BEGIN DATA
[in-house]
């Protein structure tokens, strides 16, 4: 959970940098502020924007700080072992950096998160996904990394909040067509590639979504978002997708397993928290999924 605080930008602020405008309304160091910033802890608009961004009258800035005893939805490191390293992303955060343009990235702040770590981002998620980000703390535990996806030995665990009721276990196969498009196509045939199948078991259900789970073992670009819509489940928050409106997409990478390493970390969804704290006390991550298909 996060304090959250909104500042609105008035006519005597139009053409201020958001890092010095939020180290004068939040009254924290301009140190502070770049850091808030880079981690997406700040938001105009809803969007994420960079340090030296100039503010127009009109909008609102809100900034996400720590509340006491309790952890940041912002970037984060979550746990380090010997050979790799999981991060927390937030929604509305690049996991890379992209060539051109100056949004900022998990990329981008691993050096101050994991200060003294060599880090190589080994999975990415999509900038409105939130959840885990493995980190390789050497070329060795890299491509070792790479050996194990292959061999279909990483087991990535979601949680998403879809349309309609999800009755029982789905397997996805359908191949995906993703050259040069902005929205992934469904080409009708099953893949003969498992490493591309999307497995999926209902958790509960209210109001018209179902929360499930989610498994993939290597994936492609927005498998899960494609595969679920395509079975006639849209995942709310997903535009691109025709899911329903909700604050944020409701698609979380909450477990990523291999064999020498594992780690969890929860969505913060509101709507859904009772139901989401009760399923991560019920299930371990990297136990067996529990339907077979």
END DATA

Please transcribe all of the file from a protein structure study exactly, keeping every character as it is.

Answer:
[in-house]
């Protein structure tokens, strides 16, 4: 959970940098502020924007700080072992950096998160996904990394909040067509590639979504978002997708397993928290999924 605080930008602020405008309304160091910033802890608009961004009258800035005893939805490191390293992303955060343009990235702040770590981002998620980000703390535990996806030995665990009721276990196969498009196509045939199948078991259900789970073992670009819509489940928050409106997409990478390493970390969804704290006390991550298909 996060304090959250909104500042609105008035006519005597139009053409201020958001890092010095939020180290004068939040009254924290301009140190502070770049850091808030880079981690997406700040938001105009809803969007994420960079340090030296100039503010127009009109909008609102809100900034996400720590509340006491309790952890940041912002970037984060979550746990380090010997050979790799999981991060927390937030929604509305690049996991890379992209060539051109100056949004900022998990990329981008691993050096101050994991200060003294060599880090190589080994999975990415999509900038409105939130959840885990493995980190390789050497070329060795890299491509070792790479050996194990292959061999279909990483087991990535979601949680998403879809349309309609999800009755029982789905397997996805359908191949995906993703050259040069902005929205992934469904080409009708099953893949003969498992490493591309999307497995999926209902958790509960209210109001018209179902929360499930989610498994993939290597994936492609927005498998899960494609595969679920395509079975006639849209995942709310997903535009691109025709899911329903909700604050944020409701698609979380909450477990990523291999064999020498594992780690969890929860969505913060509101709507859904009772139901989401009760399923991560019920299930371990990297136990067996529990339907077979």